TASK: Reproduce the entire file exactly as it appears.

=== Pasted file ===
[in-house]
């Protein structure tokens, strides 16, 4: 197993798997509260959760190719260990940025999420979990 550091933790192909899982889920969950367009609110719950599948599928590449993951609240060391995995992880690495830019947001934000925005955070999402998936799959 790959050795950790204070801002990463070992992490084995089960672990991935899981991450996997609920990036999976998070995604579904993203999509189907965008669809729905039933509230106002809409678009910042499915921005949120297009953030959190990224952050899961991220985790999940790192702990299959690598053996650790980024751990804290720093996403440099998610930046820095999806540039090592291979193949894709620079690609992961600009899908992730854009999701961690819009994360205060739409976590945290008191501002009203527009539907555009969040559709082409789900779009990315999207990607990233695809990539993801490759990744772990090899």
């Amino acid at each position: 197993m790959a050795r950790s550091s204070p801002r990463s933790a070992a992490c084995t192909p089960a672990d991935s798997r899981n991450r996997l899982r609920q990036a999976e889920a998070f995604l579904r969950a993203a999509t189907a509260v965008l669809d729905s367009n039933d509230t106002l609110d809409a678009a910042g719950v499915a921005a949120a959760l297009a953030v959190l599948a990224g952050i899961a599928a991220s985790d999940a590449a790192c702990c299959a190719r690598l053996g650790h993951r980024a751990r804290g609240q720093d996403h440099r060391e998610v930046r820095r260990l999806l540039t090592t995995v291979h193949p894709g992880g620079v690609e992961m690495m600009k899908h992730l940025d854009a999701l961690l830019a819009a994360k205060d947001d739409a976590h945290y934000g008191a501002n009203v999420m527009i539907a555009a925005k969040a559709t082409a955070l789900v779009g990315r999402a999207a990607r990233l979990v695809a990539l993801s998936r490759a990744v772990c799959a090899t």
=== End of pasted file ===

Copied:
[in-house]
């Protein structure tokens, strides 16, 4: 197993798997509260959760190719260990940025999420979990 550091933790192909899982889920969950367009609110719950599948599928590449993951609240060391995995992880690495830019947001934000925005955070999402998936799959 790959050795950790204070801002990463070992992490084995089960672990991935899981991450996997609920990036999976998070995604579904993203999509189907965008669809729905039933509230106002809409678009910042499915921005949120297009953030959190990224952050899961991220985790999940790192702990299959690598053996650790980024751990804290720093996403440099998610930046820095999806540039090592291979193949894709620079690609992961600009899908992730854009999701961690819009994360205060739409976590945290008191501002009203527009539907555009969040559709082409789900779009990315999207990607990233695809990539993801490759990744772990090899």
């Amino acid at each position: 197993m790959a050795r950790s550091s204070p801002r990463s933790a070992a992490c084995t192909p089960a672990d991935s798997r899981n991450r996997l899982r609920q990036a999976e889920a998070f995604l579904r969950a993203a999509t189907a509260v965008l669809d729905s367009n039933d509230t106002l609110d809409a678009a910042g719950v499915a921005a949120a959760l297009a953030v959190l599948a990224g952050i899961a599928a991220s985790d999940a590449a790192c702990c299959a190719r690598l053996g650790h993951r980024a751990r804290g609240q720093d996403h440099r060391e998610v930046r820095r260990l999806l540039t090592t995995v291979h193949p894709g992880g620079v690609e992961m690495m600009k899908h992730l940025d854009a999701l961690l830019a819009a994360k205060d947001d739409a976590h945290y934000g008191a501002n009203v999420m527009i539907a555009a925005k969040a559709t082409a955070l789900v779009g990315r999402a999207a990607r990233l979990v695809a990539l993801s998936r490759a990744v772990c799959a090899t």